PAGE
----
Supreme Court term begins with contentious topics
By The Associated Press
Published: Sunday, Oct. 6, 2013, 7:39 p.m.
WASHINGTON — The Supreme Court is beginning a new term with controversial issues that offer the court's conservative majority the chance to move aggressively to undo limits on campaign contributions, undermine claims of discrimination in housing and mortgage lending, and allow for more government-sanctioned prayer.
Assuming the government shutdown doesn't get in their way, the justices also will deal with a case that goes to the heart of the partisan impasse in Washington: whether and when the president may use recess appointments to fill key positions without Senate confirmation.
The court was unaffected for the first few days of the government shutdown, and there was no expectation that arguments set for October would have to be rescheduled.
The new term that starts Monday may be short on the sort of high-profile battles over health care and gay marriage that marked the past two years. But several cases ask the court to overrule prior decisions — bold action in an institution that relies on the power of precedent.
“There are an unusual number of cases going right to hot-button cultural issues and aggressive briefing on the conservative side asking precedents to be overruled,” said Georgetown University law professor Pamela Harris, who served in President Obama's Justice Department.
Paul Clement, a frequent advocate before the court and the top Supreme Court lawyer under President George W. Bush, agreed that the opportunity exists for dramatic precedent-busting decisions. But Clement said each case also offers the court “an off-ramp,” a narrower outcome that may be more in keeping with Chief Justice John Roberts' stated desire for incremental decision-making that bridges the court's ideological divide.
There is a familiar ring to several cases the justices will take up.
Campaign finance, affirmative action, legislative prayer and abortion clinic protests are all on the court's calendar. The justices will hear for the second time the case of Carol Anne Bond, a woman who was convicted under an anti-terrorism law for spreading deadly chemicals around the home of her husband's mistress.
The justices probably will decide this fall whether to resolve competing lower court decisions about the new health care law's requirement that employer-sponsored health plans include coverage of contraceptives.
An issue with a good chance to be heard involves the authority of police to search the contents of a cellphone found on someone they arrest. Justice Ruth Bader Ginsburg said over the summer that the right to privacy in the digital age “is bound to come up in many forms” in the years ahead.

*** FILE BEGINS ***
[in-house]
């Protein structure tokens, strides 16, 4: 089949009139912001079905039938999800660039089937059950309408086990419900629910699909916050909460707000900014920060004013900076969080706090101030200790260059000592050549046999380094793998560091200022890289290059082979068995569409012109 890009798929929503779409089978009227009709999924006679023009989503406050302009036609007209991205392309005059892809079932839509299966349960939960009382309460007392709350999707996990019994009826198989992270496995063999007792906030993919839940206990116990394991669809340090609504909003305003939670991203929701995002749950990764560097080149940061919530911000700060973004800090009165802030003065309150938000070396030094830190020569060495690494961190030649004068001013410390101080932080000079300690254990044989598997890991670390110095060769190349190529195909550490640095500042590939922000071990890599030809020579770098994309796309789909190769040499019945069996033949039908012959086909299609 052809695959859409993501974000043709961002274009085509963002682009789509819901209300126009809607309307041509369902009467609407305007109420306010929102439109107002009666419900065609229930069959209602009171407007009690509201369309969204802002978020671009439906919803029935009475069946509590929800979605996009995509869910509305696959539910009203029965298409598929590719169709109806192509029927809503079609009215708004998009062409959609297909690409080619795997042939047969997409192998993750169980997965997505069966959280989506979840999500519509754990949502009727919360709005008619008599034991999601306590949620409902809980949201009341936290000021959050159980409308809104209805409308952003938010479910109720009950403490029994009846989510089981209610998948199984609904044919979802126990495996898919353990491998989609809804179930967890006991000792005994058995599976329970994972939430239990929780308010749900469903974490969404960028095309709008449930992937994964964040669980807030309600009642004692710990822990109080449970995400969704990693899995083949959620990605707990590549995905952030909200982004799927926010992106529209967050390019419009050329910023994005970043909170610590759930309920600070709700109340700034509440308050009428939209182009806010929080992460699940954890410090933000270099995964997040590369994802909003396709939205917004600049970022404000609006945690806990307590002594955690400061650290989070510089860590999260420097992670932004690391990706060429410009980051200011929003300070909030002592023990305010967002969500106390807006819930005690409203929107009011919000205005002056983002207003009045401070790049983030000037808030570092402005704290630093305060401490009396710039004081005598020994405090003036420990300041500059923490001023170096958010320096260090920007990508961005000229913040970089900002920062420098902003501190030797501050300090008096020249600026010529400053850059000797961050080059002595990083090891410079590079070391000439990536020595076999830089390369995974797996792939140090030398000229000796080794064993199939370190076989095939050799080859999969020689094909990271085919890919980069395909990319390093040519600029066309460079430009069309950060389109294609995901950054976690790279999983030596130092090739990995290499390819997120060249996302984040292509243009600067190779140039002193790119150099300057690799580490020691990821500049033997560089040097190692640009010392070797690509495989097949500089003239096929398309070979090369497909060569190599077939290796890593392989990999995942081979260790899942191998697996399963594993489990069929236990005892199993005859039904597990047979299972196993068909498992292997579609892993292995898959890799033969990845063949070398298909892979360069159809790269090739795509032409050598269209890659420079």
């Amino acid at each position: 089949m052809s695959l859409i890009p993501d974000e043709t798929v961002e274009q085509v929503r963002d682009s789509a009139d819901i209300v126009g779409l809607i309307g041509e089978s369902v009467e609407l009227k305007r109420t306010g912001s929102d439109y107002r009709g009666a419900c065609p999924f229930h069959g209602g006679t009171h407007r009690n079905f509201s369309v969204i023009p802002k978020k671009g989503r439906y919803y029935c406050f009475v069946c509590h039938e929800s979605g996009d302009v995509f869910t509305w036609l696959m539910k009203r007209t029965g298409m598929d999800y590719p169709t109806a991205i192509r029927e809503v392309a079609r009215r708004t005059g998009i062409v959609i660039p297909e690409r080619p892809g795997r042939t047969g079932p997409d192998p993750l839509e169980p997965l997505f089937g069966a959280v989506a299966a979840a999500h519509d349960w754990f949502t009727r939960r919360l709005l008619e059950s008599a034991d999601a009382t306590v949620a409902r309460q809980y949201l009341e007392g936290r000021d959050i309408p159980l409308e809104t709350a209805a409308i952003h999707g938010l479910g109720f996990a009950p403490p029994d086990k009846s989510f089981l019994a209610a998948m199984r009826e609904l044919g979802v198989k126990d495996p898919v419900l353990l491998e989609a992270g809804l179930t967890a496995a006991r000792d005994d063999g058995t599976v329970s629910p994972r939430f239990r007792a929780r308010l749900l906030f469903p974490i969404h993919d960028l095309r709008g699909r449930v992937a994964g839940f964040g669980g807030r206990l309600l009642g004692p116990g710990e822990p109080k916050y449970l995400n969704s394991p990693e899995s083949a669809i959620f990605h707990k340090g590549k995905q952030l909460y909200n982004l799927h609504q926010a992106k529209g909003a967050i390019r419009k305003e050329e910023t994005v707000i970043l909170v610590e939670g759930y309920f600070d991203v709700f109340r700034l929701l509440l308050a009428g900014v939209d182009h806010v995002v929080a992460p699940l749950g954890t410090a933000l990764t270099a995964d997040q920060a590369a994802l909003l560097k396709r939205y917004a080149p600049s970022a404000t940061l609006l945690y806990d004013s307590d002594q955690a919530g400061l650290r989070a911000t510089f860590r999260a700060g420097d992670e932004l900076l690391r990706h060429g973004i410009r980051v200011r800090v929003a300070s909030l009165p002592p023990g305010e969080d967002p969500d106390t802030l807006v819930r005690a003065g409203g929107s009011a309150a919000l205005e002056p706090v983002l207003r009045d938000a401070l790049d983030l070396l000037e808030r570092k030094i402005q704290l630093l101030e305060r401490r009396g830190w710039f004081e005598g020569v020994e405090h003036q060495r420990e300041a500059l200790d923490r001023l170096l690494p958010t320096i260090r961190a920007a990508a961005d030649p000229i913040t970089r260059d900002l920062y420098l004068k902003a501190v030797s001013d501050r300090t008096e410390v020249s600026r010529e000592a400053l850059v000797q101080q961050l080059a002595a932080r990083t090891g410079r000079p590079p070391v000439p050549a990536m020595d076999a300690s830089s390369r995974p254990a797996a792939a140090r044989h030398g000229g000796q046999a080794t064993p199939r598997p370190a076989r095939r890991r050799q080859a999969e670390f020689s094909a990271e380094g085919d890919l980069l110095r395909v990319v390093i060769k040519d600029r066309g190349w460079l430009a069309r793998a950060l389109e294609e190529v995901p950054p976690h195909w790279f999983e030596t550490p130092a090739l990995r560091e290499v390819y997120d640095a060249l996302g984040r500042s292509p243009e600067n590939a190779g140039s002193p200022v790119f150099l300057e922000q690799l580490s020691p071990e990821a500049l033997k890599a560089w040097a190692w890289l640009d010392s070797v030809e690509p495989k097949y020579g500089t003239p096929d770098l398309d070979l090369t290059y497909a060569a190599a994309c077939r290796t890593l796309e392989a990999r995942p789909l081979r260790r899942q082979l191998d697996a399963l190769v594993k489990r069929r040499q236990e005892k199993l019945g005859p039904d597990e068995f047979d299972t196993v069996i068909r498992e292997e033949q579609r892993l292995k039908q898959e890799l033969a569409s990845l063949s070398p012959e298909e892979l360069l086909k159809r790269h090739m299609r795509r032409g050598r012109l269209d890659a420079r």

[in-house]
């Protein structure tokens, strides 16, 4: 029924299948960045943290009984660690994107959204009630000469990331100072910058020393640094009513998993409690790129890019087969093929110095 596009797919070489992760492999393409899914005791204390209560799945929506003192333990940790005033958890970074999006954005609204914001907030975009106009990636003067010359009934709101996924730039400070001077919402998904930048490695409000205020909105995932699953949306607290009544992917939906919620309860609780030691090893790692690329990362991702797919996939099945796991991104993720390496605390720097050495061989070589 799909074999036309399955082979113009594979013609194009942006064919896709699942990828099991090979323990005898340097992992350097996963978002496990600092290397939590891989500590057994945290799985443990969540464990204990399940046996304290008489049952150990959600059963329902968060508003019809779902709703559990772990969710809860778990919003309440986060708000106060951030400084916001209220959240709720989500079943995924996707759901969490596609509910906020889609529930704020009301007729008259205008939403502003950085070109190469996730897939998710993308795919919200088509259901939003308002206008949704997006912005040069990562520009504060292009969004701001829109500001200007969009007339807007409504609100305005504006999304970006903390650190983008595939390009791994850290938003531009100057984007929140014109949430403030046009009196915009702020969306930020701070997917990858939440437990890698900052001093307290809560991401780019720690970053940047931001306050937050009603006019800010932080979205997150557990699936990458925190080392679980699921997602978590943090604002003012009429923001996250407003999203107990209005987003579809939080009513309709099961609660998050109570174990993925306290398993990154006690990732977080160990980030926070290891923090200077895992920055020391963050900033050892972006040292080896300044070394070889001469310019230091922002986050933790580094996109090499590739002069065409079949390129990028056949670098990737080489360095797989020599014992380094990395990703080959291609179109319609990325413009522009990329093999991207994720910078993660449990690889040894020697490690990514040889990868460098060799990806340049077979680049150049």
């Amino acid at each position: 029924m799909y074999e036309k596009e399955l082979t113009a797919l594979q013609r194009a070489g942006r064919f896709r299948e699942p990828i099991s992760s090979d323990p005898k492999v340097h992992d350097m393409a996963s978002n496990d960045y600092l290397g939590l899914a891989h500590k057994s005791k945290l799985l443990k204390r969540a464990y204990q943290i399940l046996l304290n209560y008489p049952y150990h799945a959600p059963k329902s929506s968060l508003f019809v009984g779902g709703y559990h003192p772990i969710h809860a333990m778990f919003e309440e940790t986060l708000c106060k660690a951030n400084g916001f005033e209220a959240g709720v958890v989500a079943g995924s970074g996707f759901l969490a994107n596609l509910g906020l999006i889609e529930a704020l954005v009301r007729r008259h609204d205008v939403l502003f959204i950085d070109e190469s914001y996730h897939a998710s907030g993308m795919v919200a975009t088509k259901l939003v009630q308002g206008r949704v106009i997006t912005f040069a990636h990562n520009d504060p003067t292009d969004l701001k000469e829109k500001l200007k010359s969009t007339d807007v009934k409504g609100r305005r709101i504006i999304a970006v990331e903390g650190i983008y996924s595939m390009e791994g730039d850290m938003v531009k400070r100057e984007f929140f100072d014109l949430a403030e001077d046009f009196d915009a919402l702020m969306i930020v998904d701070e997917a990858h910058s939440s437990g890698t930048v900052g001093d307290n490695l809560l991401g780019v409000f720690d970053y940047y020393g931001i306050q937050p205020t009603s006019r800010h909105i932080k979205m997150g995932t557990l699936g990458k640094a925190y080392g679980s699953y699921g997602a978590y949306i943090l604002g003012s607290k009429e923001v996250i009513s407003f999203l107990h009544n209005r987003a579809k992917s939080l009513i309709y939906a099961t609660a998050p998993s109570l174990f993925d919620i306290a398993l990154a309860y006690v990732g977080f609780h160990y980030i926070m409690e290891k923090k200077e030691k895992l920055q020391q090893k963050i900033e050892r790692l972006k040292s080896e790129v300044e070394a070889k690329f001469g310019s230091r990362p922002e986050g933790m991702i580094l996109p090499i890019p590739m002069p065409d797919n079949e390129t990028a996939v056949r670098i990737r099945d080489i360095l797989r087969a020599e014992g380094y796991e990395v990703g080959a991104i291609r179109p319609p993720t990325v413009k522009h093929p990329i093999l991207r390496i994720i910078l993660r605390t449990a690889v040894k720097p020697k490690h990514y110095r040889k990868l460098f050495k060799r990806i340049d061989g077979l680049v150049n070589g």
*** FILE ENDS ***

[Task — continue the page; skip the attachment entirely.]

Show commenting policy
TribLive commenting policy
You are solely responsible for your comments and by using TribLive.com you agree to our Terms of Service.
We moderate comments. Our goal is to provide substantive commentary for a general readership. By screening submissions, we provide a space where readers can share intelligent and informed commentary that enhances the quality of our news and information.
While most comments will be posted if they are on-topic and not abusive, moderating decisions are subjective. We will make them as carefully and consistently as we can. Because of the volume of reader comments, we cannot review individual moderation decisions with readers.
We value thoughtful comments representing a range of views that make their point quickly and politely. We make an effort to protect discussions from repeated comments either by the same reader or different readers.
We follow the same standards for taste as the daily newspaper. A few things we won't tolerate: personal attacks, obscenity, vulgarity, profanity (including expletives and letters followed by dashes), commercial promotion, impersonations, incoherence, proselytizing and SHOUTING. Don't include URLs to Web sites.
We do not edit comments. They are either approved or deleted. We reserve the right to edit a comment that is quoted or excerpted in an article. In this case, we may fix spelling and punctuation.
We welcome strong opinions and criticism of our work, but we don't want comments to become bogged down with discussions of our policies and we will moderate accordingly.
We appreciate it when readers and people quoted in articles or blog posts point out errors of fact or emphasis and will investigate all assertions. But these suggestions should be sent via e-mail. To avoid distracting other readers, we won't publish comments that suggest a correction. Instead, corrections will be made in a blog post or in an article.
- ‘Affluenza’ family won’t pay full rehab fee
- Recovery expert believes wreckage of missing plane located
- Heroin-related deaths set record in Ohio
- Android systems running 4.1.1 softward carry Heartbleed bug
- 50 years later, ‘flying housewife’ Mock recalls fun of becoming first woman pilot to fly around the world
- Obama, House Republicans trade accusations in thwarting immigration reform
- Denver wife killed 12 minutes into 911 call, sparking inquiry
- Imam’s influence detailed as NYC terror trial begins
- Deal reached in Ukraine crisis talks, but U.S. remains wary of Russia’s end game
- 7 clever chimps devise way to break out of zoo enclosure
- Military dog that saved patrol retires in Tampa with honors